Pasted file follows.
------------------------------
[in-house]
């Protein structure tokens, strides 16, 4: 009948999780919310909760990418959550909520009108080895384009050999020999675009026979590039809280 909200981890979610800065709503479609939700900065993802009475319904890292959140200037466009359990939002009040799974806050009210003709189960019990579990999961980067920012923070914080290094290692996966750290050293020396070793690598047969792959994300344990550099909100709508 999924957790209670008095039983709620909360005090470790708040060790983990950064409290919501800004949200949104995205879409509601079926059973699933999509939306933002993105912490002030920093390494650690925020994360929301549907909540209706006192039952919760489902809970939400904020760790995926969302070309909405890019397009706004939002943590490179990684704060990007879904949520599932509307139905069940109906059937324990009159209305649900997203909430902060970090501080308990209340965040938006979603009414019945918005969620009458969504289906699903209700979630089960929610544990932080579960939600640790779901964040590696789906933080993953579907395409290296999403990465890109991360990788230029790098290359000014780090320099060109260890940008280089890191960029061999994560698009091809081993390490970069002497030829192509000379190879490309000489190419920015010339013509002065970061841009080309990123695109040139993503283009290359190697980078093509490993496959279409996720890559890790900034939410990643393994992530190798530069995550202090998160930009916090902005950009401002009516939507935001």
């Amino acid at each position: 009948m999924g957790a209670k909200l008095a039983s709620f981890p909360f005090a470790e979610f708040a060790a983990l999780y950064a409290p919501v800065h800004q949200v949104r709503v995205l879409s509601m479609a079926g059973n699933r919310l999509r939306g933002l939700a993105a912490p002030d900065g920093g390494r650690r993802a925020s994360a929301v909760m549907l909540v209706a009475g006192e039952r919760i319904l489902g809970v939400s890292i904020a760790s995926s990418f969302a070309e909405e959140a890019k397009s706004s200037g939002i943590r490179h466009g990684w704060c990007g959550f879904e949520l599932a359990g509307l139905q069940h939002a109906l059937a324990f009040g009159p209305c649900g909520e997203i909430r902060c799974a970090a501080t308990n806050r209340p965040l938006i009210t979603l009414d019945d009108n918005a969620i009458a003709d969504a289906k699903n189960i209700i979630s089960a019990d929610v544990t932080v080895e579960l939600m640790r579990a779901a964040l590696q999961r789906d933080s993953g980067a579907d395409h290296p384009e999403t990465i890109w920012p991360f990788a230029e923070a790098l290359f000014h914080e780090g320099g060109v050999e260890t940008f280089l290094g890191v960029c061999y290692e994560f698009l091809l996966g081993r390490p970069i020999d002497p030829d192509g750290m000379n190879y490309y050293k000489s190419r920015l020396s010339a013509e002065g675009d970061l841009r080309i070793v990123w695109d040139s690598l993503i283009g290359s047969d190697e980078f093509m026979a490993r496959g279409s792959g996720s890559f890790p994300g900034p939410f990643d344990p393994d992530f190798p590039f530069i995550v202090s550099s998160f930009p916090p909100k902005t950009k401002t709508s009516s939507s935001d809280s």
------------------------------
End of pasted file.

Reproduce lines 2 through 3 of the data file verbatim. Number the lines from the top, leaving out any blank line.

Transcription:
């Protein structure tokens, strides 16, 4: 009948999780919310909760990418959550909520009108080895384009050999020999675009026979590039809280 909200981890979610800065709503479609939700900065993802009475319904890292959140200037466009359990939002009040799974806050009210003709189960019990579990999961980067920012923070914080290094290692996966750290050293020396070793690598047969792959994300344990550099909100709508 999924957790209670008095039983709620909360005090470790708040060790983990950064409290919501800004949200949104995205879409509601079926059973699933999509939306933002993105912490002030920093390494650690925020994360929301549907909540209706006192039952919760489902809970939400904020760790995926969302070309909405890019397009706004939002943590490179990684704060990007879904949520599932509307139905069940109906059937324990009159209305649900997203909430902060970090501080308990209340965040938006979603009414019945918005969620009458969504289906699903209700979630089960929610544990932080579960939600640790779901964040590696789906933080993953579907395409290296999403990465890109991360990788230029790098290359000014780090320099060109260890940008280089890191960029061999994560698009091809081993390490970069002497030829192509000379190879490309000489190419920015010339013509002065970061841009080309990123695109040139993503283009290359190697980078093509490993496959279409996720890559890790900034939410990643393994992530190798530069995550202090998160930009916090902005950009401002009516939507935001």
């Amino acid at each position: 009948m999924g957790a209670k909200l008095a039983s709620f981890p909360f005090a470790e979610f708040a060790a983990l999780y950064a409290p919501v800065h800004q949200v949104r709503v995205l879409s509601m479609a079926g059973n699933r919310l999509r939306g933002l939700a993105a912490p002030d900065g920093g390494r650690r993802a925020s994360a929301v909760m549907l909540v209706a009475g006192e039952r919760i319904l489902g809970v939400s890292i904020a760790s995926s990418f969302a070309e909405e959140a890019k397009s706004s200037g939002i943590r490179h466009g990684w704060c990007g959550f879904e949520l599932a359990g509307l139905q069940h939002a109906l059937a324990f009040g009159p209305c649900g909520e997203i909430r902060c799974a970090a501080t308990n806050r209340p965040l938006i009210t979603l009414d019945d009108n918005a969620i009458a003709d969504a289906k699903n189960i209700i979630s089960a019990d929610v544990t932080v080895e579960l939600m640790r579990a779901a964040l590696q999961r789906d933080s993953g980067a579907d395409h290296p384009e999403t990465i890109w920012p991360f990788a230029e923070a790098l290359f000014h914080e780090g320099g060109v050999e260890t940008f280089l290094g890191v960029c061999y290692e994560f698009l091809l996966g081993r390490p970069i020999d002497p030829d192509g750290m000379n190879y490309y050293k000489s190419r920015l020396s010339a013509e002065g675009d970061l841009r080309i070793v990123w695109d040139s690598l993503i283009g290359s047969d190697e980078f093509m026979a490993r496959g279409s792959g996720s890559f890790p994300g900034p939410f990643d344990p393994d992530f190798p590039f530069i995550v202090s550099s998160f930009p916090p909100k902005t950009k401002t709508s009516s939507s935001d809280s």